2 - Reporting a crime and my rights during the investigation or trial

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How do I report a crime?

If you are a victim of crime, you can report the offence to the public prosecutor or to the police, by lodging a criminal complaint (énklisi or mínysi). (Strictly speaking, an énklisi is a criminal complaint made by the victim himself or herself. In certain situations criminal proceedings will be initiated only if there is such a complaint (e.g. in case of offences against a person’s honour and reputation). A mínysi is a criminal complaint or report made by a party other than the victim, in the case of an offence that the authorities can prosecute on their own initiative whether or not the victim complains. In practice, though, the term mínysi is used to refer to both types of complaint. Thus when a criminal complaint of whichever kind is lodged with the public prosecutor’s office, it is given a unique complaint register number known as an arithmós vivlíou minýseon — using the word minýsi).

You may also request another person to report the offence on your behalf. In this case, you must sign a written statement (dílosi or exousiodótisi), indicating the person that is to lodge the complaint for you. That statement does not come in a standardised form, but it must be signed before an officer of a central or local government authority or before a lawyer (including your own lawyer, if you already have one), who will authenticate your signature. The person reporting the offence on your behalf may be a lawyer or some other person you can trust. If the case is one where criminal proceedings require a criminal complaint by the victim, and the victim is dead, the right to lodge a complaint passes to his or her surviving spouse and children or to his or her parents (Article 118(4) of the Code of Criminal Procedure (Kódikas Poinikís Dikonomías — ‘KPD’). If the victim has died as a result of the offence these persons may also join the criminal proceedings in their own right as civil parties seeking damages for the pain and suffering caused to them.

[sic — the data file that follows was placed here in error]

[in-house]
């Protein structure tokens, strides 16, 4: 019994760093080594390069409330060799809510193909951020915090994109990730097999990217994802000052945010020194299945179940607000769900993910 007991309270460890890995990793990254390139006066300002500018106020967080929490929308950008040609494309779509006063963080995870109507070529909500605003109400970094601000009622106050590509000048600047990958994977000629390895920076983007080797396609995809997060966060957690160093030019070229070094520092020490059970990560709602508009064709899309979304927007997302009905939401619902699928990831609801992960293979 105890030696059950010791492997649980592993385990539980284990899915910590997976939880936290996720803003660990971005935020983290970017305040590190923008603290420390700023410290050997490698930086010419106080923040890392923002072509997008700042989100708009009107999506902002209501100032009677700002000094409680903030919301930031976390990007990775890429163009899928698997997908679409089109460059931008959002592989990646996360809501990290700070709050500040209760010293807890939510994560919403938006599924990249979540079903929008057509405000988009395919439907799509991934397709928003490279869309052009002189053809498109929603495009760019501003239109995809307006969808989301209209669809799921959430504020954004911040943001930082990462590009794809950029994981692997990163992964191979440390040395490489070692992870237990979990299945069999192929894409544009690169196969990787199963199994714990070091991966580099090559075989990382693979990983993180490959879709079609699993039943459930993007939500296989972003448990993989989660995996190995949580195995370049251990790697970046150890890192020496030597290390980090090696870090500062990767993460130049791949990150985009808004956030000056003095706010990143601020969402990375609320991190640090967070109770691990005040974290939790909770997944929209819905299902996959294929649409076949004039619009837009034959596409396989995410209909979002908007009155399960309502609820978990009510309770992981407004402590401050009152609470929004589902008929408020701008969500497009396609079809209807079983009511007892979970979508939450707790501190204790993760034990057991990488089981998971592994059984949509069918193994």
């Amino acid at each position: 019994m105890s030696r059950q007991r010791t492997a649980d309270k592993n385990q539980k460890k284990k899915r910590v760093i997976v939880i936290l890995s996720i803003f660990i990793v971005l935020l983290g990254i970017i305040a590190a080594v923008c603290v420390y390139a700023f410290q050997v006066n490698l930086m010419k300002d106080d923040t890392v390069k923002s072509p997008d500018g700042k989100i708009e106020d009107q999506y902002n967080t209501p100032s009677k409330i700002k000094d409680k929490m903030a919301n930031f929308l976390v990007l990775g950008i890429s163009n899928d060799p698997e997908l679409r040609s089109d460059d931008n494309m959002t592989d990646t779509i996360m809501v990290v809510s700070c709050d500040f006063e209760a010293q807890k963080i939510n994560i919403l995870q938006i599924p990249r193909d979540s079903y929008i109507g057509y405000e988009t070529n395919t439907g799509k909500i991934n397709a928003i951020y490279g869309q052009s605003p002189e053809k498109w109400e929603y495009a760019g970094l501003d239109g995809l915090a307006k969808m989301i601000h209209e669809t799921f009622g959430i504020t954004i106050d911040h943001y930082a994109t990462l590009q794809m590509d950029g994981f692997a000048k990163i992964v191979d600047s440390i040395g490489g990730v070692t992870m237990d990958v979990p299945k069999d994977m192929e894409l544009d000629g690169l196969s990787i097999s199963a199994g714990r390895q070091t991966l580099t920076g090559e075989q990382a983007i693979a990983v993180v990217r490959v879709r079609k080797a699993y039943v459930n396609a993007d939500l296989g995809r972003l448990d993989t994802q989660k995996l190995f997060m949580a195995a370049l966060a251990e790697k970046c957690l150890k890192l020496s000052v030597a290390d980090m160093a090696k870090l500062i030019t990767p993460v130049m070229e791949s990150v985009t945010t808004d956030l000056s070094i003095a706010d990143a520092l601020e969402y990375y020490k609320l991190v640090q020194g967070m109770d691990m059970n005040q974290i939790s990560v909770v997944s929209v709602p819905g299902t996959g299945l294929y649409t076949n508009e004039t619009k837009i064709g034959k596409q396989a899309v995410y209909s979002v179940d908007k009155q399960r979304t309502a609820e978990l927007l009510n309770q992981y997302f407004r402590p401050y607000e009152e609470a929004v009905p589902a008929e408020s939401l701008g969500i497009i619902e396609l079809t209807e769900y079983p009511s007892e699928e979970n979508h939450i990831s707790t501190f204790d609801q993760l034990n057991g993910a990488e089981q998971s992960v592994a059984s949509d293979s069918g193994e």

You can report an offence either orally or in writing. If you choose to report an offence orally, the officer receiving your complaint will draw up a report recording it.

You need to pay a fee to lodge your complaint; the amount of the fee is periodically adjusted by a joint decision of the Minister for Finance and the Minister for Justice, Transparency and Human Rights. In exceptional situations, you will be allowed to pay the fee after you lodge the complaint, but in any event you must do so within three days. If you fail to pay the fee your complaint will be rejected as inadmissible. You are not required to pay the fee if you are entitled to legal aid. Nor are you required to pay the fee if you are a victim of an offence against sexual freedom or of financial exploitation of sexual life, domestic violence or racist discrimination (Articles 81A and 361B of the Criminal Code (Poinikós Kódikas — ‘PK’) or if there has been a breach of equal treatment (Article 46(2) KPD).

In the case of offences that can be prosecuted on the initiative of the authorities whether or not the victim has so requested, there are no time limits on reporting an offence, except that offences of intermediate gravity (plimmelímata) are time-barred after five years. In certain cases, however, the offence can be prosecuted only if you the victim, who have been harmed by it, ask for criminal proceedings to be brought. In these situations, you need to file a criminal complaint (énklisi) within three months of the date on which you became aware of the offence and the identity of the offender (if you know who the offender is).

There is no standard form you can use to lodge a complaint.

Your complaint must include the following information:

  • your full identification details;